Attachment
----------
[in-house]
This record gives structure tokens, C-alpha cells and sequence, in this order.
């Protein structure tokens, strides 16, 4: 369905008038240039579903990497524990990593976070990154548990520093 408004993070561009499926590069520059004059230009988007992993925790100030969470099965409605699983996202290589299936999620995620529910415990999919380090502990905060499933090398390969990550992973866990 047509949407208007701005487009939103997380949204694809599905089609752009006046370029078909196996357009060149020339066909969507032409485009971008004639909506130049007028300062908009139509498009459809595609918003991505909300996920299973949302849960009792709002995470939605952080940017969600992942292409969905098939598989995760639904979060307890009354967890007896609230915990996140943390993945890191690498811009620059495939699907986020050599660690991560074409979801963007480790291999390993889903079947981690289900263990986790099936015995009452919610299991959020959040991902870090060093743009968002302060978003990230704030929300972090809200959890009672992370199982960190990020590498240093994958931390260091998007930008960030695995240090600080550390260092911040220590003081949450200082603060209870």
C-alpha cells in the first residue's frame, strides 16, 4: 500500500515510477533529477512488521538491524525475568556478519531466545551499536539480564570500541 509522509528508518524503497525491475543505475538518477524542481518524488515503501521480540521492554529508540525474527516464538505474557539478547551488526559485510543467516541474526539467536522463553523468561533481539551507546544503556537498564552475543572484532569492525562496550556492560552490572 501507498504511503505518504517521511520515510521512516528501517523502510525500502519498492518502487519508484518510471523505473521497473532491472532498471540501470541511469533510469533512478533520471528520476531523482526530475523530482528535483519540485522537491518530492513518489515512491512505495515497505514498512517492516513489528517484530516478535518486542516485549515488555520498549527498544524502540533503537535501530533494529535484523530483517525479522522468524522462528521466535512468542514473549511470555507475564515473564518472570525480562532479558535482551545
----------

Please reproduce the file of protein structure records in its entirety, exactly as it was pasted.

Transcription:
[in-house]
This record gives structure tokens, C-alpha cells and sequence, in this order.
């Protein structure tokens, strides 16, 4: 369905008038240039579903990497524990990593976070990154548990520093 408004993070561009499926590069520059004059230009988007992993925790100030969470099965409605699983996202290589299936999620995620529910415990999919380090502990905060499933090398390969990550992973866990 047509949407208007701005487009939103997380949204694809599905089609752009006046370029078909196996357009060149020339066909969507032409485009971008004639909506130049007028300062908009139509498009459809595609918003991505909300996920299973949302849960009792709002995470939605952080940017969600992942292409969905098939598989995760639904979060307890009354967890007896609230915990996140943390993945890191690498811009620059495939699907986020050599660690991560074409979801963007480790291999390993889903079947981690289900263990986790099936015995009452919610299991959020959040991902870090060093743009968002302060978003990230704030929300972090809200959890009672992370199982960190990020590498240093994958931390260091998007930008960030695995240090600080550390260092911040220590003081949450200082603060209870």
C-alpha cells in the first residue's frame, strides 16, 4: 500500500515510477533529477512488521538491524525475568556478519531466545551499536539480564570500541 509522509528508518524503497525491475543505475538518477524542481518524488515503501521480540521492554529508540525474527516464538505474557539478547551488526559485510543467516541474526539467536522463553523468561533481539551507546544503556537498564552475543572484532569492525562496550556492560552490572 501507498504511503505518504517521511520515510521512516528501517523502510525500502519498492518502487519508484518510471523505473521497473532491472532498471540501470541511469533510469533512478533520471528520476531523482526530475523530482528535483519540485522537491518530492513518489515512491512505495515497505514498512517492516513489528517484530516478535518486542516485549515488555520498549527498544524502540533503537535501530533494529535484523530483517525479522522468524522462528521466535512468542514473549511470555507475564515473564518472570525480562532479558535482551545